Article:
Of course, funerals are seen as something that ‘draws a line’ under a death. It is a step in the grieving process. We often hear ‘let’s get the funeral out of the way and then we can move on.’ So, if you can’t have a funeral straight after someone’s died, but you feel the need to mark their death, what can you do?
Well in this time of mass connectivity you can do lots of things ‘virtually’. Set up a zoom group and swap stories. Each choose a piece of music that represents that person or reminds you of them and share it online. You can do the same with an object. Synchronise a time when everyone connected can raise a toast or light a candle. Facebook, or other social media platforms, can be used as online ‘guest books’ with people leaving their thoughts and comments. You can, of course, conduct a whole ceremony online, but we have found that these too can feel disconnected and, potentially, make your feeling of isolation even worse.
So, if you’re not going to have a funeral now what happens? Well, the one thing we can reassure you of is that if your dead are cremated or buried with no family in attendance they will still be treated with the utmost respect. The staff at all our local crematoria – Hastings, Eastbourne and Wealden – are absolutely lovely and will fulfil their duties with compassion and care and in a way that you can be reassured that the person who has died is in safe hands.
That done, and once this time of lock-down is over, the world is your oyster. You can book a barn or village hall, or host an event in your back garden. You can have a mini-festival, or performance. You can have live music, audio/visual, dancing girls (as my friend who was in a belly dancing troupe actually did!). Kate and Kate can help you craft a ceremony that is unique and totally fitting for the person who’s died and, because you haven’t got a ‘slot’ at the crematorium, there will be no time restriction. The flow of the day is completely different, too, as you don’t have the stop/start nature of a ‘normal’ funeral.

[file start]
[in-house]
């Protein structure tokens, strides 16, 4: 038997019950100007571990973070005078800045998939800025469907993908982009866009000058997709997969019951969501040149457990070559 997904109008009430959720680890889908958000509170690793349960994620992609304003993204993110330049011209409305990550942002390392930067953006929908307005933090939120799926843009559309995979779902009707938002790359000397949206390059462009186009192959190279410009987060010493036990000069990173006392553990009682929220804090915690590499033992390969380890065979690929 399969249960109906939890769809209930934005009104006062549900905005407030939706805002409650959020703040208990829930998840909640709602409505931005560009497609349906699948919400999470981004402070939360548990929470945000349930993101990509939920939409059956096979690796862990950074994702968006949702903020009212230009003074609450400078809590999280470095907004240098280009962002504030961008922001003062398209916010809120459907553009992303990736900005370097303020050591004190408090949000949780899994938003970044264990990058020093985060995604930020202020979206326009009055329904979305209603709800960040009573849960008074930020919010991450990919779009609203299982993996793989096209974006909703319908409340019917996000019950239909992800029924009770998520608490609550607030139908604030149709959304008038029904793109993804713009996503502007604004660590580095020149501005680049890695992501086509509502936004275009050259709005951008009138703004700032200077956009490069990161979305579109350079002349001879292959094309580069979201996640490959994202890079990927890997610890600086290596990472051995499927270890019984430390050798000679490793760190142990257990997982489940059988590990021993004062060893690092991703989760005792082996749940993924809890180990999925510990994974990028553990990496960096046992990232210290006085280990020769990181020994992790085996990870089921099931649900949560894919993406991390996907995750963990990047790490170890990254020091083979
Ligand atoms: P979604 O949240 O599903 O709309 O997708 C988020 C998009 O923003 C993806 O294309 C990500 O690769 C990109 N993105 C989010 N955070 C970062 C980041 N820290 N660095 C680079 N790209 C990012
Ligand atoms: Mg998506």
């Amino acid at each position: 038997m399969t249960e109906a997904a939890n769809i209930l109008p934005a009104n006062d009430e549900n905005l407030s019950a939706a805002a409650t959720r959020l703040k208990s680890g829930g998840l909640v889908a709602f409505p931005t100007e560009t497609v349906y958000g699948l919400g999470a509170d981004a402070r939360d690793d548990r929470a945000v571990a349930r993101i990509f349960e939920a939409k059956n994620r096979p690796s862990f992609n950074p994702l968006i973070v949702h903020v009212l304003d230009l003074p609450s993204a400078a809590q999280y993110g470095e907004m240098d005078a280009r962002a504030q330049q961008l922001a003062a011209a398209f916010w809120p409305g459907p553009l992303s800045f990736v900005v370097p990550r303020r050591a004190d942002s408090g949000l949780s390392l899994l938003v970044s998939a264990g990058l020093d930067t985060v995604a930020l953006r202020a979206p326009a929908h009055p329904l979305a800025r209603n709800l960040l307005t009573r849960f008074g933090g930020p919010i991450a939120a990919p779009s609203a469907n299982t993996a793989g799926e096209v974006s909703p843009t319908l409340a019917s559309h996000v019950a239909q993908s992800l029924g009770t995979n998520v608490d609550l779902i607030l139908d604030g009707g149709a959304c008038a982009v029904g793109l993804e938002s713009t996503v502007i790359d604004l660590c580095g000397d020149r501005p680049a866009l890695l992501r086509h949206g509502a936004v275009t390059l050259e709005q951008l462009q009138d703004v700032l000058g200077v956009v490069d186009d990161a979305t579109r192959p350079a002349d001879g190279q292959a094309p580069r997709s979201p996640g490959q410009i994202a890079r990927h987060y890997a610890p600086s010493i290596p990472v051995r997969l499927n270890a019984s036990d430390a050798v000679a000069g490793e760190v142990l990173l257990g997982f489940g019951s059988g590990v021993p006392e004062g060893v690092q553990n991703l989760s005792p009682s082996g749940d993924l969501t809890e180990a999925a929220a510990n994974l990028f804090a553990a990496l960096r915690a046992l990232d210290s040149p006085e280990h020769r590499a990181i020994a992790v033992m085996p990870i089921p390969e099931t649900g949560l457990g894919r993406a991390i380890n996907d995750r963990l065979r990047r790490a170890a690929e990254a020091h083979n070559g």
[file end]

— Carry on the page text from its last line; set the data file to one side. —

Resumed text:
We are in no way trying to make light of how hard this is. Such difficult and heart-breaking choices having to be made. But, if you can find it in you, this could be seen as an opportunity to do something wonderful. Kate and Kate have years of experience in preparing and conducting alternative end-of-life celebrations. They can advise you on every aspect of a family-led funeral.
*Funerals are currently still allowed but with attendance and social distancing restrictions
*Funerals can be ‘live-streamed’ but many crematoria do not have the facilities to do this
*Some crematoria elsewhere in the country now don’t allow funerals at all – they only allow unattended burial/cremation – other areas may follow in this
*You can separate the cremation/burial from the celebration of life and have that at a later date, wherever and however you would like it
*If you still want to go ahead with a family-only funeral during this time, Kate and Kate can provide you with a script to work from so that you can conduct a service yourselves